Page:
All aspects of inclusivity are equivalent
Heathens with disabilities naturally would like to participate in in-person events. Just like any other heathen. All aspects of inclusivity are equivalent and in our flyer we provide easy to use recommendations, that will help you making any event more accessible, like
- Physical accessibility
- Clear communication
- Breaks & rest
- Food & drinks
- Clear info about accessibility
There are some basics, like an accessible venue and breaks and rest. At the same time, individual requirements can be considered when it comes to food and drink, and offering a guide and/or contact person. As an organisation always inform people who give workshops or lead rituals to make what they offer to be accessible, or be clear if it is not.
- Don’t make assumptions: talk with people about what they might need.
- It is important to be clear about what you can do, and also what you can’t do.
- At events, people in charge ought to be aware of possible access needs.
- Do you use a booking form for your event? Then question(s) about access needs should be included.
In the following episodes, we talk about what organisers can do to make events more accessible:
– Episode 12: Three ways to include Hodur
– Episode 3: Accessibility
Would you like to know more about making heathen events accessible? Please contact us with your questions!
Heathens with disabilities naturally want to participate in in-person events. Just like any other heathen.
The heathen community could easily take steps to welcome this group of people as well. People with disabilities have a lot to offer their heathen community, given the chance! Think of the life experience, inventiveness and creativity that people with disabilities develop. Just like the unique talents that every person (with or without a disability) has anyway.
Making an event accessible is much easier and cheaper than people often think. It is mainly a matter of will. An accessible event is much more pleasant for all participants!
1. Physical accessibility
When thinking of “accessibility” people often think of wheelchair users. That is a good first step, but there are other considerations too.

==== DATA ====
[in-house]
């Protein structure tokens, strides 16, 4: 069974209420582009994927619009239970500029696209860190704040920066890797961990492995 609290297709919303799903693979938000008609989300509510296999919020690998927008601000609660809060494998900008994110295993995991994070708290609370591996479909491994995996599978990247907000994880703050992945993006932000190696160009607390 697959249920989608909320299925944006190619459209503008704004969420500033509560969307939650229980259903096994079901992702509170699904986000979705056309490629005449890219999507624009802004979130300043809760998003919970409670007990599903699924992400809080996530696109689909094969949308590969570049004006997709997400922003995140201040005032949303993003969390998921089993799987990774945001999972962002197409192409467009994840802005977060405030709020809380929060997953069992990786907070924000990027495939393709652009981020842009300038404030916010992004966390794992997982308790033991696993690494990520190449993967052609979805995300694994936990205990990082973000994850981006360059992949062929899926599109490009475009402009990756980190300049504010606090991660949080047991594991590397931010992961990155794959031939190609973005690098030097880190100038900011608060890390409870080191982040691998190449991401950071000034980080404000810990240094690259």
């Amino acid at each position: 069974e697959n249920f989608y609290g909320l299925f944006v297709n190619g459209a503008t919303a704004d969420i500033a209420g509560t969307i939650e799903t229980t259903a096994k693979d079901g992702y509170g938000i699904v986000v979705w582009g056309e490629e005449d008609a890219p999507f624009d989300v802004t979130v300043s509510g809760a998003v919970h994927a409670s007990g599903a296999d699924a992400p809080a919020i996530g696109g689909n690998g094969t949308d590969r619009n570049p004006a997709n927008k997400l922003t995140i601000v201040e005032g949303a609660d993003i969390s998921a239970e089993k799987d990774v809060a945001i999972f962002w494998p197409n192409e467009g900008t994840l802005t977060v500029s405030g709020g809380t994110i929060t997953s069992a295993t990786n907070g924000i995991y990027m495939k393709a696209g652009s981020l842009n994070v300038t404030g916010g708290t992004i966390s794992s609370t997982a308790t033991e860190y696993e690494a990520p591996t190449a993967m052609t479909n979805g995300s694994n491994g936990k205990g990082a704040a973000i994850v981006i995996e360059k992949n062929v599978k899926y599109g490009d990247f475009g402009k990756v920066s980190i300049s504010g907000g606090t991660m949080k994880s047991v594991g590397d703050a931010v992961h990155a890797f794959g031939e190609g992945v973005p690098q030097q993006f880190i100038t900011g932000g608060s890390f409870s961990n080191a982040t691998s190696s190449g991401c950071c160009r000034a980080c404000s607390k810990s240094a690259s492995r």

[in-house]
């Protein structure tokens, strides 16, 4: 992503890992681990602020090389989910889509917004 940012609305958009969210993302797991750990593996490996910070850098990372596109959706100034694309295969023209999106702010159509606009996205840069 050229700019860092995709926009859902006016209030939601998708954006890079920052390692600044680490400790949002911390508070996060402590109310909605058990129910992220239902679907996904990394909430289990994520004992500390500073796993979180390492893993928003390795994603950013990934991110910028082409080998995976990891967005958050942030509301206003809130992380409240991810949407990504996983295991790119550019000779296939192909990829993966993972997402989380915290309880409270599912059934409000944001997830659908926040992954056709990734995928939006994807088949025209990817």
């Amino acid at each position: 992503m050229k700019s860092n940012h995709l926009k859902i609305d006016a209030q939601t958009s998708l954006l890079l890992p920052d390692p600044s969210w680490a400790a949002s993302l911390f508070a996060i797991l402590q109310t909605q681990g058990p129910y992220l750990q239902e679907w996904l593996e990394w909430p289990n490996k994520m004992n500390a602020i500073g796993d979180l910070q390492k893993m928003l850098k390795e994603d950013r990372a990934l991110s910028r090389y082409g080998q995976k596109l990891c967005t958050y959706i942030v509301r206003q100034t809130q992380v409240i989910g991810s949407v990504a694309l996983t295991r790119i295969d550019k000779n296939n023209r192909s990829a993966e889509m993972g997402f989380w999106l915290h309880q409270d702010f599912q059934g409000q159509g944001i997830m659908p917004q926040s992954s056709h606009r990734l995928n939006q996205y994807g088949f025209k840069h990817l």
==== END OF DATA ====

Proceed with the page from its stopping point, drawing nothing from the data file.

- Choose a location that is wheelchair accessible. Check personally: door widths, thresholds & steps, stairs & lifts, and accessible toilet.
- Provide guides for the blind and partially sighted.
- Provide amplification, so that everyone can understand.
2. Clear communication
Good accessibility starts with clear communication about the event and location. People with disabilities like to know what to expect, in order to avoid unpleasant surprises.
- Be clear in advance about What, When, Where, Who, How, Costs and Accessibility.
- Stick to the schedule: monitor the time during the event.
- Designate people whom those who need it may contact.
3. Breaks & rest
Many people with disabilities have less energy to spend, in part because of the inaccessibility of our society. Some people are hypersensitive to stimuli, such as light, sound, smell and groups of people.
- Plan enough short and/or long rest breaks.
- Provide a quiet rest area where people who need it can retreat.
- Provide a warning in advance about loud noises, bright lights and strong smells (such as incense).
4. Food & drinks
Food and drink are often an important part of heathen events. When eating and drinking together, it is essential to take into account the most common diets.
- Provide gluten-free options.
- Provide lactose-free alternatives.
- Provide nut- and peanut-free variants.
- Provide non-alcoholic drinks. (Also during rituals!)
5. Clear info about accessibility
Be clear in advance about the accessibility of an event! A good announcement provides information about What, When, Where, Who, How, Costs and Accessibility.
- Provide clear info in the announcement and/or invitation about what has been arranged. And what has not.
- Don’t assume that details “speak for themselves”.
- Specify a contact person for further questions.